Modern science has allowed surgeons to fix the human body amazingly fast, yet leave behind only small traces where repairs were performed. One of the more commonly used methods to achieve this is by a minimally invasive technique called laparoscopic surgery, where small incisions are made into a patient’s skin, a laparoscope is inserted to provide a magnified view of the patient’s organs, the procedure is performed, and the incision is closed by stitching or surgical staples. You can have your gallbladder removed before breakfast and be binge-watching Netflix from the comfort of your couch by dinner.
Typically, the small openings created during laparoscopic surgery are closed in one of two ways: manually stitching subcutaneously (beneath the skin) with a bio-absorbable, thread-like material and a curved needle that moves from one side of the hole to the other to close it tight, or with a surgical stapler that inserts metal staples into the skin to close the wound. The first technique is more time consuming, but leaves less surgical evidence. The latter method is faster, but can cause scarring and infection.
Development Challenge: Combining Methods
Chuck Rogers, Ph.D., and Kenneth Danielson, M.D., of Massachusetts-based Opus KSD, have spent the past several years developing and eventually launching to market, with help from Protolabs, a surgical tool that combines the best of both worlds: the ease of a stapler with proprietary bio-absorbable subcutaneous fasteners.
“General surgeons are finding themselves under pressure because the user-friendly metal staplers that became very popular in the 1990s are not cost effective,” explained Rogers, CEO of Opus and a biomedical engineer. “When people really began doing cost analysis, the five minutes that a surgeon saved in the operating room did not compensate for the fact that the patient still had to come back to have the staples removed.”
Danielson, a Harvard physician with more than 30 years of surgical experience, approached Rogers with a concept for a new stapler and shortly thereafter the two began development on the SubQ It! skin closure system—a disposable, handheld surgical stapler that delivers bio-absorbable fasteners beneath the skin with one click of the device.
The first step in development was to design, build, and test the tiny fastener, since that would ultimately guide the design of the actual device. Rogers and Danielson worked on refining the fastener, including elements such as its distinctive shape, the length required to suture properly, the number of barbs it would need, and other critical features. Due to the extremely small size of the SubQ It! fastener with a mass of only 0.0064 grams, they were 3D printed by both the extrusion process of fused deposition modelling (FDM) and laser-curing method of stereolithography (SL).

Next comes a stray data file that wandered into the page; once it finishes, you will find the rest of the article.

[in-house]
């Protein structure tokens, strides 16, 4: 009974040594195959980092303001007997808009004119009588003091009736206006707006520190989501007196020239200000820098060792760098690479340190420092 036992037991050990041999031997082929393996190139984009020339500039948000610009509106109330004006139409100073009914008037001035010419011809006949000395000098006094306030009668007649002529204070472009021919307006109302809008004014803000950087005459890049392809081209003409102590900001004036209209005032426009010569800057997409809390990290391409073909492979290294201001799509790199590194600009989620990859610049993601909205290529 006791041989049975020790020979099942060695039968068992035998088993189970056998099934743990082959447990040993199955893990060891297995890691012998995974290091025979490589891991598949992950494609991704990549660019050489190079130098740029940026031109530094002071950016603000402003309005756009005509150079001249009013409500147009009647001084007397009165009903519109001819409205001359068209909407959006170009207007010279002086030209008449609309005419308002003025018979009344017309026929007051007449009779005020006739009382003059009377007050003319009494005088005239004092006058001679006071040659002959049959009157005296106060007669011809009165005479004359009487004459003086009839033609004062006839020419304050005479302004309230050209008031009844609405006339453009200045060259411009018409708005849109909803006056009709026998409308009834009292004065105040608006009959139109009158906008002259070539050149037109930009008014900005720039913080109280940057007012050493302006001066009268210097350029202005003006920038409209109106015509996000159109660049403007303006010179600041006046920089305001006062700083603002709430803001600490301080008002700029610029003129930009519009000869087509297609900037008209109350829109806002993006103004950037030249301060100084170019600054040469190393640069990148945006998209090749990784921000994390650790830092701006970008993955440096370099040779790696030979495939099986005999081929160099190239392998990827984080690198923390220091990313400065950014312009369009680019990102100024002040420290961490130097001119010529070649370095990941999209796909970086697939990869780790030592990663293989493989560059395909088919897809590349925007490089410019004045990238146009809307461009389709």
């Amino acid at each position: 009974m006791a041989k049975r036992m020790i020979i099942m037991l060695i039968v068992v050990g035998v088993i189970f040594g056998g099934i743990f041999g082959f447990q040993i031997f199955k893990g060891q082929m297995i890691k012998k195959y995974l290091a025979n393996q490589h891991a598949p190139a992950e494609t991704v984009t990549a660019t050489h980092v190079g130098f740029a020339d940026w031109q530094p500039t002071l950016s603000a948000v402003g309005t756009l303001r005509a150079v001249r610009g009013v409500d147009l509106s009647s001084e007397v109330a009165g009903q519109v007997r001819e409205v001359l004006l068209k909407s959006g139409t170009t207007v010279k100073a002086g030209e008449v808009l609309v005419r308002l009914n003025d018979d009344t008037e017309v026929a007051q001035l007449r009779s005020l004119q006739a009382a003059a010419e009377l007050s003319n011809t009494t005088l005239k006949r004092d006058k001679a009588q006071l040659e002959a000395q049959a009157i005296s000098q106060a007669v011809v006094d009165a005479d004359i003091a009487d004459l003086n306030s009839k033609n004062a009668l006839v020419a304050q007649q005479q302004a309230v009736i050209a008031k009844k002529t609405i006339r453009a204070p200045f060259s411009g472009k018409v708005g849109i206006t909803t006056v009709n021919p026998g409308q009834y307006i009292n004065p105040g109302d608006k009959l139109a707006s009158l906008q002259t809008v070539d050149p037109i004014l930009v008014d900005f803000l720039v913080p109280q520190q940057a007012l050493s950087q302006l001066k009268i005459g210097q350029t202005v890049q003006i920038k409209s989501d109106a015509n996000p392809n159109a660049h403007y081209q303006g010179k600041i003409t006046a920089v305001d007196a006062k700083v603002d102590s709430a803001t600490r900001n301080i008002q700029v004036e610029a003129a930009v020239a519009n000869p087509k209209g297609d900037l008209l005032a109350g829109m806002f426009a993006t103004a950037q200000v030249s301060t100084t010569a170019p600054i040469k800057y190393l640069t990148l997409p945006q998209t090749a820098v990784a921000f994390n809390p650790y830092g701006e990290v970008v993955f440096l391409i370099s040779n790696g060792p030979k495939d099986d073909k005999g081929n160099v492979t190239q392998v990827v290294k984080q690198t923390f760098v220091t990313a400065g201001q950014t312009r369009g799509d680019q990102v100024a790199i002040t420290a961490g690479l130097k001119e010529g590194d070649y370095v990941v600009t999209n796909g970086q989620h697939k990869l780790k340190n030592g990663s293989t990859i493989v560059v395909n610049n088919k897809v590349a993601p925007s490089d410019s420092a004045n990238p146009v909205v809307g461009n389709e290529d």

|At A Glance|
Use machining and injection moulding to:
Solution: Machining and Moulding
After Rogers and his team knew what the fastener itself would look like, development of the multipart device began. “Like the fasteners, we initially used FDM and SL on the delivery device in order to inexpensively modify the parts as the device evolved,” Rogers said. The SubQ It! stapler is composed of nine plastic parts, including two exterior shell halves, a plunger operated by the user, and internal parts that feed the fasteners. Protolabs manufactures all of them through injection moulding.
However, before a shift from additive to injection moulding was made, Opus had each part milled through Protolabs’ CNC machining service. The milled parts were designed as if they were being moulded, with proper draft built in, so the form, fit, and function of the device could be studied before tooling up for moulding. “Once we put the prototypes together, we could test to make sure the fasteners were feeding correctly, and if the sliding action of the plunger was operating smoothly without jamming. If there were any problems, we would modify the part and have another one machined,” Rogers said. “Once everything was working, we made moulds.”
Although the design remained consistent from machining to moulding, the material employed did not. In the stapler’s first iteration, the material used for the machined parts closely resembled the resin that would be used to mould it, but they discovered that surface finishes between processes varied. In subsequent iterations, they switched to machined acetals like Delrin, for example, even though final parts would be moulded in an FDA-approved Lustran ABS, which provides more structural rigidity and can handle gamma sterilisation.
“Most of the parts were only modified one or two times, and we were really pleased with being able to match the performance of the mould to what we achieved in the machined parts,” Rogers said.
Outcome: Market Launch, Rising Demand
The last few years have been busy for Opus, getting trademark approval for SubQ It!, gaining additional patent protection, and eventually garnering FDA approval for use in “abdominal, thoracic, gynecologic, orthopedic, plastic, and reconstructive surgery”—all while scaling up for manufacturing in parallel. Now on the market, SubQ It! production is currently being increased to meet the rising demand for the product.
Additionally, SubQ It! has plans to expand to the veterinarian field. Rogers said that even if pet owners don’t care if scarring is visible on their pet’s skin, the benefit to vet and pet owner is the time and money saved from not having to return to the clinic to have the staples removed since they will have dissolved. Also, because SubQ It! fasteners are underneath the pet’s skin, the potential for biting or scratching them is reduced, which may in turn reduce the chances of having to don the unflattering Cone of Shame.
The SubQ It! system is designed to make life easier for surgeons and better for their patients, whether human or animal—something Protolabs is always excited to help accelerate.